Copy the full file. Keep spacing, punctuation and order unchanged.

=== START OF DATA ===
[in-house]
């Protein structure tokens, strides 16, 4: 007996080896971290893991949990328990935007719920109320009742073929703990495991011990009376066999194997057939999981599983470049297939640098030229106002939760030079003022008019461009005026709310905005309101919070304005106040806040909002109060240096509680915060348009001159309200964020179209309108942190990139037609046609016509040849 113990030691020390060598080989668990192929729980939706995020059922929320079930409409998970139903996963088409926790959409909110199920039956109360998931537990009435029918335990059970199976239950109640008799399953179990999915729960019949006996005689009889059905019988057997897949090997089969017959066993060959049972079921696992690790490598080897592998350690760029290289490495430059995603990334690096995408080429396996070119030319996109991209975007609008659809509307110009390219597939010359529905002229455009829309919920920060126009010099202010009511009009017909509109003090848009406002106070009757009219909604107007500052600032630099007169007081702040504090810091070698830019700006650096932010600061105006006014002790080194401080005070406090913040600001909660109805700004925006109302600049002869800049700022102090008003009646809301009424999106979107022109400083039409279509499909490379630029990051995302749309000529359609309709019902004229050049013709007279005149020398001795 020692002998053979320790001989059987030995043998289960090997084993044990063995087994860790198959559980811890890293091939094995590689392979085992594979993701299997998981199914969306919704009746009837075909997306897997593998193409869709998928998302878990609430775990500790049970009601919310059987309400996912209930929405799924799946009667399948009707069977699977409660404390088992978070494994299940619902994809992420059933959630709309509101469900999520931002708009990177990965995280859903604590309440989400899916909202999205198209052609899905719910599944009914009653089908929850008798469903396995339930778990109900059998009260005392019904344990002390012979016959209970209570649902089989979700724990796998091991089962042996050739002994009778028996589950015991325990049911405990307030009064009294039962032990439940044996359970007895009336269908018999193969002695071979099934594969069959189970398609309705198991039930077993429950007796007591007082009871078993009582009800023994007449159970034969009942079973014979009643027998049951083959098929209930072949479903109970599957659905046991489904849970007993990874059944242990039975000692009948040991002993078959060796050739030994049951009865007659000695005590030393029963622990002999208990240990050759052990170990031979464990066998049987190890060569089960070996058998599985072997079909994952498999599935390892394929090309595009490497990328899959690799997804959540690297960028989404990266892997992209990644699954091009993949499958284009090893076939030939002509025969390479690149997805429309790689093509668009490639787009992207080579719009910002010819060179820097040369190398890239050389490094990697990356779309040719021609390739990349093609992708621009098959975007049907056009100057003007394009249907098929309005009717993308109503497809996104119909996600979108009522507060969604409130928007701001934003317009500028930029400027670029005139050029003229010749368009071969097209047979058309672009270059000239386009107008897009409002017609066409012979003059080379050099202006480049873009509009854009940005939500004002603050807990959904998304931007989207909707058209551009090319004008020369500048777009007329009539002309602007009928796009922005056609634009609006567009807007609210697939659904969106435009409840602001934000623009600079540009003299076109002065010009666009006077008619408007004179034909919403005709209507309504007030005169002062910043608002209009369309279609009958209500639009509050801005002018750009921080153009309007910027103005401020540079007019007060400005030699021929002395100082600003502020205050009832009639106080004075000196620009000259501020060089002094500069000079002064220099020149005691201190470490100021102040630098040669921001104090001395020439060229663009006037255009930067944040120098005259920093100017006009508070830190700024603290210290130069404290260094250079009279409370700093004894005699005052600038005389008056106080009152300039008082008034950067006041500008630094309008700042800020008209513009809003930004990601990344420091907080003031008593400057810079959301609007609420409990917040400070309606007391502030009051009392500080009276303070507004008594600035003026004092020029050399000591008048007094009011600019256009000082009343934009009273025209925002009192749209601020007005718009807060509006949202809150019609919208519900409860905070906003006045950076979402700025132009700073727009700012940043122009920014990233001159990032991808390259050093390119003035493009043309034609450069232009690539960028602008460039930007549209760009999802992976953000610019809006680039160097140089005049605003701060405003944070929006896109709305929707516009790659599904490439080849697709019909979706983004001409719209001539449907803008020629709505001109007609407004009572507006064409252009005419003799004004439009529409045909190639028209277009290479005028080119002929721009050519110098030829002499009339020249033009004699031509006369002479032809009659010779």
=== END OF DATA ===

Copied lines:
[in-house]
């Protein structure tokens, strides 16, 4: 007996080896971290893991949990328990935007719920109320009742073929703990495991011990009376066999194997057939999981599983470049297939640098030229106002939760030079003022008019461009005026709310905005309101919070304005106040806040909002109060240096509680915060348009001159309200964020179209309108942190990139037609046609016509040849 113990030691020390060598080989668990192929729980939706995020059922929320079930409409998970139903996963088409926790959409909110199920039956109360998931537990009435029918335990059970199976239950109640008799399953179990999915729960019949006996005689009889059905019988057997897949090997089969017959066993060959049972079921696992690790490598080897592998350690760029290289490495430059995603990334690096995408080429396996070119030319996109991209975007609008659809509307110009390219597939010359529905002229455009829309919920920060126009010099202010009511009009017909509109003090848009406002106070009757009219909604107007500052600032630099007169007081702040504090810091070698830019700006650096932010600061105006006014002790080194401080005070406090913040600001909660109805700004925006109302600049002869800049700022102090008003009646809301009424999106979107022109400083039409279509499909490379630029990051995302749309000529359609309709019902004229050049013709007279005149020398001795 020692002998053979320790001989059987030995043998289960090997084993044990063995087994860790198959559980811890890293091939094995590689392979085992594979993701299997998981199914969306919704009746009837075909997306897997593998193409869709998928998302878990609430775990500790049970009601919310059987309400996912209930929405799924799946009667399948009707069977699977409660404390088992978070494994299940619902994809992420059933959630709309509101469900999520931002708009990177990965995280859903604590309440989400899916909202999205198209052609899905719910599944009914009653089908929850008798469903396995339930778990109900059998009260005392019904344990002390012979016959209970209570649902089989979700724990796998091991089962042996050739002994009778028996589950015991325990049911405990307030009064009294039962032990439940044996359970007895009336269908018999193969002695071979099934594969069959189970398609309705198991039930077993429950007796007591007082009871078993009582009800023994007449159970034969009942079973014979009643027998049951083959098929209930072949479903109970599957659905046991489904849970007993990874059944242990039975000692009948040991002993078959060796050739030994049951009865007659000695005590030393029963622990002999208990240990050759052990170990031979464990066998049987190890060569089960070996058998599985072997079909994952498999599935390892394929090309595009490497990328899959690799997804959540690297960028989404990266892997992209990644699954091009993949499958284009090893076939030939002509025969390479690149997805429309790689093509668009490639787009992207080579719009910002010819060179820097040369190398890239050389490094990697990356779309040719021609390739990349093609992708621009098959975007049907056009100057003007394009249907098929309005009717993308109503497809996104119909996600979108009522507060969604409130928007701001934003317009500028930029400027670029005139050029003229010749368009071969097209047979058309672009270059000239386009107008897009409002017609066409012979003059080379050099202006480049873009509009854009940005939500004002603050807990959904998304931007989207909707058209551009090319004008020369500048777009007329009539002309602007009928796009922005056609634009609006567009807007609210697939659904969106435009409840602001934000623009600079540009003299076109002065010009666009006077008619408007004179034909919403005709209507309504007030005169002062910043608002209009369309279609009958209500639009509050801005002018750009921080153009309007910027103005401020540079007019007060400005030699021929002395100082600003502020205050009832009639106080004075000196620009000259501020060089002094500069000079002064220099020149005691201190470490100021102040630098040669921001104090001395020439060229663009006037255009930067944040120098005259920093100017006009508070830190700024603290210290130069404290260094250079009279409370700093004894005699005052600038005389008056106080009152300039008082008034950067006041500008630094309008700042800020008209513009809003930004990601990344420091907080003031008593400057810079959301609007609420409990917040400070309606007391502030009051009392500080009276303070507004008594600035003026004092020029050399000591008048007094009011600019256009000082009343934009009273025209925002009192749209601020007005718009807060509006949202809150019609919208519900409860905070906003006045950076979402700025132009700073727009700012940043122009920014990233001159990032991808390259050093390119003035493009043309034609450069232009690539960028602008460039930007549209760009999802992976953000610019809006680039160097140089005049605003701060405003944070929006896109709305929707516009790659599904490439080849697709019909979706983004001409719209001539449907803008020629709505001109007609407004009572507006064409252009005419003799004004439009529409045909190639028209277009290479005028080119002929721009050519110098030829002499009339020249033009004699031509006369002479032809009659010779």